Europe Sweden

A Night in the IceHotel

The Icehotel was one of the most amazing experiences I’ve ever had!  We flew up in the morning to stay there for a single night.  The airport is tiny, with one runway surrounded by snow and ice.

Once we had transferred to the hotel itself, we checked in and started exploring.  We were spending a night in one of the ice rooms, although it’s possible to stay longer and spend nights in warm rooms as well.  They have cabins and a main lodge, as well as two separate ice structures.  During the day, all the ice rooms are open to the public so that everyone can see the incredible snow and ice sculptures.

There’s a portion that’s “IceHotel 365,” which is ice rooms inside a building that are available year round and the Ice Bar.  Then there’s another ice structure that’s just available during the winter.  They build it in October or November and then it melts down in April.  For this one, they invite anyone to submit ideas for rooms, regardless of whether they’re artists or have ever worked with snow or ice before.  From the submissions, they pick the best and invite those people up there to design the rooms.  They change every year in what’s essentially a temporary museum of ice, which is so cool!  We stayed in a standard room, not an art room, but I think I’d like to come back and splurge for one of the art ones.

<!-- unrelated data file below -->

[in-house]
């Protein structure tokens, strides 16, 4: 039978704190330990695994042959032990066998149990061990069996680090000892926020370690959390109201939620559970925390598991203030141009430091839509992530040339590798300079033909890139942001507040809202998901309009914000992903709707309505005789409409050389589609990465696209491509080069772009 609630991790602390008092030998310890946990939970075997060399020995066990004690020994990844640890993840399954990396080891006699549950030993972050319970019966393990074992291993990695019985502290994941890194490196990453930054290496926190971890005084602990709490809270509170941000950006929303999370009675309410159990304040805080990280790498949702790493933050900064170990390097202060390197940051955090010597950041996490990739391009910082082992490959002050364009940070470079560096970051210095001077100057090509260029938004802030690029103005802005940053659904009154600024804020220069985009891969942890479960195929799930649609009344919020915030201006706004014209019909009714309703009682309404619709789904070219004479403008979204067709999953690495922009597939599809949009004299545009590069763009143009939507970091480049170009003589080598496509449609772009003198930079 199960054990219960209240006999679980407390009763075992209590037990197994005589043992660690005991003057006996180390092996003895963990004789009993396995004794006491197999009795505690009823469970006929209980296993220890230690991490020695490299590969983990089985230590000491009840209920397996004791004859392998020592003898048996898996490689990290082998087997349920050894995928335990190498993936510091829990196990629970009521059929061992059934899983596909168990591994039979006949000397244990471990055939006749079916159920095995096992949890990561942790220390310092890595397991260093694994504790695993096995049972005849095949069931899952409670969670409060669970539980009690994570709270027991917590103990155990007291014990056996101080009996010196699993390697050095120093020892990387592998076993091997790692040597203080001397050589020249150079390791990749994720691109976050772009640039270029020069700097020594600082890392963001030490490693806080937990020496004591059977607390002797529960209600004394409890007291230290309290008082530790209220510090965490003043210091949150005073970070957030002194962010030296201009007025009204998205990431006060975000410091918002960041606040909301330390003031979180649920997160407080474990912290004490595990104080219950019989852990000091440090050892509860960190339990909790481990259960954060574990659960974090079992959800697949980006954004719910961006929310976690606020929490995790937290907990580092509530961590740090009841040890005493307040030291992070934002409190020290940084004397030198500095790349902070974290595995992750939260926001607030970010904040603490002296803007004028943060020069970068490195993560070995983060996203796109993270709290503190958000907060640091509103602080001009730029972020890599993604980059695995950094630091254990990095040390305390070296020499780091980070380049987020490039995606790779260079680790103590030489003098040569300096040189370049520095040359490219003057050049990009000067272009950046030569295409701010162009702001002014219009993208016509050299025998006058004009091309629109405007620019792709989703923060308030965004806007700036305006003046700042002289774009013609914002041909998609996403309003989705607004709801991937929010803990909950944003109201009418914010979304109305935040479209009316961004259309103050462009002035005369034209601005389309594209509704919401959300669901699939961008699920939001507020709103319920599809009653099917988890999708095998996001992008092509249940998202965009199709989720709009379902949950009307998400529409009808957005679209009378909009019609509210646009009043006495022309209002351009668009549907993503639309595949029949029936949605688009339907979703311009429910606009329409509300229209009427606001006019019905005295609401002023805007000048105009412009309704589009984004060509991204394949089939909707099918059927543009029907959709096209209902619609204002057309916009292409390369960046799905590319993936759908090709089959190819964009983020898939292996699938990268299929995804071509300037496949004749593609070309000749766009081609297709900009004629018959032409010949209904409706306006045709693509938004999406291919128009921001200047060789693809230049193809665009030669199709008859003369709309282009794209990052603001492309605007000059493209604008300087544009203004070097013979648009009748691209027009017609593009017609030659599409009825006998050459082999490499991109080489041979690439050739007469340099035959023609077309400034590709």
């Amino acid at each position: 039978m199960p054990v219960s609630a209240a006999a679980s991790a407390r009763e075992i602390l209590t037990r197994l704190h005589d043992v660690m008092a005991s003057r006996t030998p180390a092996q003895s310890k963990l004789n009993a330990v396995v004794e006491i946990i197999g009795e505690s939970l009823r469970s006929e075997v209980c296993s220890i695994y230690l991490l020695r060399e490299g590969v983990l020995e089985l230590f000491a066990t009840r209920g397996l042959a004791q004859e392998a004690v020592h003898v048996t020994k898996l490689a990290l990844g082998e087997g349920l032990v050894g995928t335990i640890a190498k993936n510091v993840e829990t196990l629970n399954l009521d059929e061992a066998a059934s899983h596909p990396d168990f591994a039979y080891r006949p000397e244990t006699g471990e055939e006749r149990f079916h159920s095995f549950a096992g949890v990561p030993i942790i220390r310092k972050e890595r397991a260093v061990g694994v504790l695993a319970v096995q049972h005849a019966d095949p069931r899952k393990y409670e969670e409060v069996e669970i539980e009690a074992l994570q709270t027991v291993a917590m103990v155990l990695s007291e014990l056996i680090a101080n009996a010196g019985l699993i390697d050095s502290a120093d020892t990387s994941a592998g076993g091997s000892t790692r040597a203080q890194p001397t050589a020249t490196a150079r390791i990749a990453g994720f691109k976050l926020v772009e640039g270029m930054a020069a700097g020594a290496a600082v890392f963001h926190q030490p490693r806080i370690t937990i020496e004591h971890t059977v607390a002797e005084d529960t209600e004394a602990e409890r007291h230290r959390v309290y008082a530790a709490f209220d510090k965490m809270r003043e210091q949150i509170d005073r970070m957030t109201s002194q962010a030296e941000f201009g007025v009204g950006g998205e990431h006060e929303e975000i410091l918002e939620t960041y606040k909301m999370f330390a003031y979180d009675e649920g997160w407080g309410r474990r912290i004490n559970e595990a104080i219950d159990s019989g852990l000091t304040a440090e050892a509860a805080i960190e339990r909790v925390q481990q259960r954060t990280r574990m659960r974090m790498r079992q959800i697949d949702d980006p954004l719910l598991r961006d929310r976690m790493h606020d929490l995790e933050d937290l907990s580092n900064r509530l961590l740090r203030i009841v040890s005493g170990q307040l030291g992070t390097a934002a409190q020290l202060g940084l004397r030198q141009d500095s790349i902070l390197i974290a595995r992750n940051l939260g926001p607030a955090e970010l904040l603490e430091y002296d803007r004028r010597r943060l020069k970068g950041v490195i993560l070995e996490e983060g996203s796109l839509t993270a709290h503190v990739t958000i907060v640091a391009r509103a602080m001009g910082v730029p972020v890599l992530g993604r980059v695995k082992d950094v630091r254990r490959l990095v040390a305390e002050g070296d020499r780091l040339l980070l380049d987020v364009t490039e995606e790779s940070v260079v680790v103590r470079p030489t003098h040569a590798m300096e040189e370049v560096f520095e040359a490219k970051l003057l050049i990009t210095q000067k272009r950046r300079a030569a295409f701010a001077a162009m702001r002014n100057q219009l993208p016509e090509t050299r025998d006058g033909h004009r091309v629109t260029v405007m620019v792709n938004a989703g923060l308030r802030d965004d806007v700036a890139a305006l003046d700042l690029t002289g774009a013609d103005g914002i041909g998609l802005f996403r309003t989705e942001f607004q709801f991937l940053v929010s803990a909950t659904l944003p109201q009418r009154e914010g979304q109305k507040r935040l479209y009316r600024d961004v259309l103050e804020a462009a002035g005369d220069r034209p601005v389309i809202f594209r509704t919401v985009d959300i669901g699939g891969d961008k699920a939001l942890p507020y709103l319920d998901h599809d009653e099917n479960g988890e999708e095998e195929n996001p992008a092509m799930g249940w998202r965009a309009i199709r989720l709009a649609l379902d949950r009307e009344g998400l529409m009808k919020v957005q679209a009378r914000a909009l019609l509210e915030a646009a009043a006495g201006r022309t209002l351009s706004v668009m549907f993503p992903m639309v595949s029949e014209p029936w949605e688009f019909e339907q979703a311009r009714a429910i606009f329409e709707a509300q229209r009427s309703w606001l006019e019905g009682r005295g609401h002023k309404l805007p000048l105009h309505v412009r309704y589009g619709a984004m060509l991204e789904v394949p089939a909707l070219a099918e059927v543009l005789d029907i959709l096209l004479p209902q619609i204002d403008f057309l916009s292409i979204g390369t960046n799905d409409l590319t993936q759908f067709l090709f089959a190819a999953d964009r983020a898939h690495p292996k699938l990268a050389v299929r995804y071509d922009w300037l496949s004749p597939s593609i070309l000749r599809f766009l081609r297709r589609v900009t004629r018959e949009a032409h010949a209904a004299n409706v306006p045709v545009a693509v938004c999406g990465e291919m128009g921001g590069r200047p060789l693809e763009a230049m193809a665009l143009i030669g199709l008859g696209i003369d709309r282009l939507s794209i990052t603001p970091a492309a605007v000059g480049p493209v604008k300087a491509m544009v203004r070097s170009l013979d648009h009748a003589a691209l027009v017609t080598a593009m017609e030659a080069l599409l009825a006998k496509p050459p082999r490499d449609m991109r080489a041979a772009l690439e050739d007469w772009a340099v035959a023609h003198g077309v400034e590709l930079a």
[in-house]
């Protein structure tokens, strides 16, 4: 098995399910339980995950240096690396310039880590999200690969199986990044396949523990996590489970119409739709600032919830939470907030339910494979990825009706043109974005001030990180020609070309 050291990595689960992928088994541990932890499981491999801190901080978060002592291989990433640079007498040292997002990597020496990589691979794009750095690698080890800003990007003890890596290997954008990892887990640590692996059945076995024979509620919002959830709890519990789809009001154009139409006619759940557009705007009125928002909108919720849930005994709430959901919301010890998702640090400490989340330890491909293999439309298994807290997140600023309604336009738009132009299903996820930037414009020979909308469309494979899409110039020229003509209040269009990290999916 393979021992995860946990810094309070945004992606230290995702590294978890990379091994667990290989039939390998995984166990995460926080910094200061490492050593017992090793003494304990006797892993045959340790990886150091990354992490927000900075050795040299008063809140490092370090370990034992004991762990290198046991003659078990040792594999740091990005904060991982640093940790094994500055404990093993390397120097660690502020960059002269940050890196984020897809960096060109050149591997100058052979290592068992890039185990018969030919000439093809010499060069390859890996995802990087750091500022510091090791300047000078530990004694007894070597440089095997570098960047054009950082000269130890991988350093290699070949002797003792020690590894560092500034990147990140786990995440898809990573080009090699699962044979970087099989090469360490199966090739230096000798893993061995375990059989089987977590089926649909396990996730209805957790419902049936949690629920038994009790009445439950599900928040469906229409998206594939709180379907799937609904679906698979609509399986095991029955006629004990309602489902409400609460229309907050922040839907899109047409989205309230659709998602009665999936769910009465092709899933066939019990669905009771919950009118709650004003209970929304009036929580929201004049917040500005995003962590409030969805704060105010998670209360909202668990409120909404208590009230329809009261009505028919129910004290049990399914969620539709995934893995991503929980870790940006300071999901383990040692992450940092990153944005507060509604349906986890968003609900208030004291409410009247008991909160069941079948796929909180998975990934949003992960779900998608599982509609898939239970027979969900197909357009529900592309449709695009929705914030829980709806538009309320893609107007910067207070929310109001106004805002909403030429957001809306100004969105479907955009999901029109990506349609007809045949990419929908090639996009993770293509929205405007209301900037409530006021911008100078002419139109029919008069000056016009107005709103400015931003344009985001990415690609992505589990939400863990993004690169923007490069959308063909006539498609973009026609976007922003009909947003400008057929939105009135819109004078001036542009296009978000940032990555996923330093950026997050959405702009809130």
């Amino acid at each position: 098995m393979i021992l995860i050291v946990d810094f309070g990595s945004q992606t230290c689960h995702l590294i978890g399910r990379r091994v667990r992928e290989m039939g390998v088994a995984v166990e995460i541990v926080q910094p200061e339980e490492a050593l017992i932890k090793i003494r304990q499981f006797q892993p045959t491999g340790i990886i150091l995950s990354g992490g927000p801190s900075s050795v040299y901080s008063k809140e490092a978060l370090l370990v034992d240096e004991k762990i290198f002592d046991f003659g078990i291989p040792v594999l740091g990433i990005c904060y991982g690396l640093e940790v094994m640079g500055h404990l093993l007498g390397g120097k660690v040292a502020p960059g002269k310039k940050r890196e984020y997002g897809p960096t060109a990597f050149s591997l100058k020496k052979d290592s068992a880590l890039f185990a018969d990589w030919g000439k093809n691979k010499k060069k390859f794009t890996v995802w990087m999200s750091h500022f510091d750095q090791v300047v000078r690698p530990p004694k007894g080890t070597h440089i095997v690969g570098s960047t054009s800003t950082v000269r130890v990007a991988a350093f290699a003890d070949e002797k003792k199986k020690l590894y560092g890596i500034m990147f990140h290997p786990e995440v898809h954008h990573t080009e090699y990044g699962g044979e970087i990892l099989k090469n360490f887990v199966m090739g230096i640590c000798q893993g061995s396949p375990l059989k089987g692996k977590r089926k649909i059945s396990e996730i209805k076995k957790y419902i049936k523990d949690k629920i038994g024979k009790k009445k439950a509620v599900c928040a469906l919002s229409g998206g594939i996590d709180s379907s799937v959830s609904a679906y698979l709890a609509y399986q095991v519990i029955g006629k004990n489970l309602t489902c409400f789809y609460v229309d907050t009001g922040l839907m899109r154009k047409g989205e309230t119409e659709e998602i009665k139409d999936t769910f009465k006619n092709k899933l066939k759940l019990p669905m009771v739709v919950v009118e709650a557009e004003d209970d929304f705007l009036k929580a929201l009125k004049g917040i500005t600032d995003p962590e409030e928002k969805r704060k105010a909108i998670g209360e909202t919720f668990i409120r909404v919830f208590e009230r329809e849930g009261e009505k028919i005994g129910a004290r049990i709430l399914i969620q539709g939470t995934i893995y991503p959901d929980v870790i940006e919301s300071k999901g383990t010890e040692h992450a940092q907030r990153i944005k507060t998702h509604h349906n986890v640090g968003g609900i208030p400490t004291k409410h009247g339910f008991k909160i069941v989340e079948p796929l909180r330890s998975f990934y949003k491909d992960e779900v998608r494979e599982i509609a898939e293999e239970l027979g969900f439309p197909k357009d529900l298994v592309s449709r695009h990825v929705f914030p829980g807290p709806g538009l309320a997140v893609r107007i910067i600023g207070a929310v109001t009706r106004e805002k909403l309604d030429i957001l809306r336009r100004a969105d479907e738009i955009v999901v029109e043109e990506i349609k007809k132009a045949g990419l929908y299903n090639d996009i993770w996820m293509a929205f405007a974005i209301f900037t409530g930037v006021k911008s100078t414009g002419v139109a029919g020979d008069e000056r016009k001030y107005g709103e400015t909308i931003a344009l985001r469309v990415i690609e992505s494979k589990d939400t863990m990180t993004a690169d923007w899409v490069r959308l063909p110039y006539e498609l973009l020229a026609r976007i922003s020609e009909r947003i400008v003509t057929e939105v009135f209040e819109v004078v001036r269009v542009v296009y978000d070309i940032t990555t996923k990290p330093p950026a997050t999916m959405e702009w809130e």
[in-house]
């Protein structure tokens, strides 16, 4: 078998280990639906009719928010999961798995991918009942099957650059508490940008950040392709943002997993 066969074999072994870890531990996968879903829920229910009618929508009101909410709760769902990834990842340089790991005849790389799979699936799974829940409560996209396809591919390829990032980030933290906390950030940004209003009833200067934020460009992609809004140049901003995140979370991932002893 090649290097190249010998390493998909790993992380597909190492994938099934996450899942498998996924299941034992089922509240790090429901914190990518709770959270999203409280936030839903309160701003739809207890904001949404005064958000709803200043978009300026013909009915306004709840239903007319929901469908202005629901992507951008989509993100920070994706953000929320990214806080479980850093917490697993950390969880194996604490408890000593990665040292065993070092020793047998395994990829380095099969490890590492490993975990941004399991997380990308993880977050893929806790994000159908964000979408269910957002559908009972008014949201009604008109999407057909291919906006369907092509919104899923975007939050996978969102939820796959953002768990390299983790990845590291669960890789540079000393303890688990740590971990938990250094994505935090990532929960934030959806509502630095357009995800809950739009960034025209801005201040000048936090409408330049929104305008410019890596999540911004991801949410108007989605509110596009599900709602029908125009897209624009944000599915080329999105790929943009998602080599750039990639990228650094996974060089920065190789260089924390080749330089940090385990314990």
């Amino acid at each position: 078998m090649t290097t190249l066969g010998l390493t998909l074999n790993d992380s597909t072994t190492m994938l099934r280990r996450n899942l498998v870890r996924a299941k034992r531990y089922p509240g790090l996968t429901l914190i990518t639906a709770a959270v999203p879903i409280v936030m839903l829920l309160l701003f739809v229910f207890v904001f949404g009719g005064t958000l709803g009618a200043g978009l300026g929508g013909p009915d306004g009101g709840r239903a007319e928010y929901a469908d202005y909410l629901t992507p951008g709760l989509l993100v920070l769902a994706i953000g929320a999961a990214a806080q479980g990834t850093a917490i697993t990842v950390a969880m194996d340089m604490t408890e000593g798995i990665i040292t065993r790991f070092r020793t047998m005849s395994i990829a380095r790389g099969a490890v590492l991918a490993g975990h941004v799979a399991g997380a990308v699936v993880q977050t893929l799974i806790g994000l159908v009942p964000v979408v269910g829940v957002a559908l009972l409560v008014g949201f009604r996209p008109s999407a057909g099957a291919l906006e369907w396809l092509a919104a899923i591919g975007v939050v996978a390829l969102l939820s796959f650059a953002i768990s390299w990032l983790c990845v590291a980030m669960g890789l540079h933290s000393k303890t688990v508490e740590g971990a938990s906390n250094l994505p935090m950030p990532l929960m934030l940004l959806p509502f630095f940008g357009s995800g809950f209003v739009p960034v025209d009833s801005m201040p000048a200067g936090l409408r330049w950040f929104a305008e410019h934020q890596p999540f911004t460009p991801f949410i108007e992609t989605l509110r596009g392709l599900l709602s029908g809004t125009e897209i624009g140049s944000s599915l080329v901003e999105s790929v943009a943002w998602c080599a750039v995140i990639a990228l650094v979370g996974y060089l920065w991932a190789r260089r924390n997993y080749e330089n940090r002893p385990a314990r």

After we were done looking through rooms, we borrowed some snow suits from the hotel so that we could walk around.  They let us borrow boots, mittens, hats, and full body zip up snow suits, which kept us nice and warm.  It wasn’t as cold as I expected – I think the temperatures were around 15 degrees for most of the time we were there.

There are tons of activities available up there as well.  We saw people go by on a dog sled, which is still one of my bucket list goals, but there are options to bobsled, take a reindeer-drawn sleigh, ride on horseback, and try to see the Northern Lights.  Although we’d hoped we might see them while we were there, it started snowing shortly after the sun set.  We didn’t do any of the activities since we weren’t there for long, but I’d love to go back and try some of these out.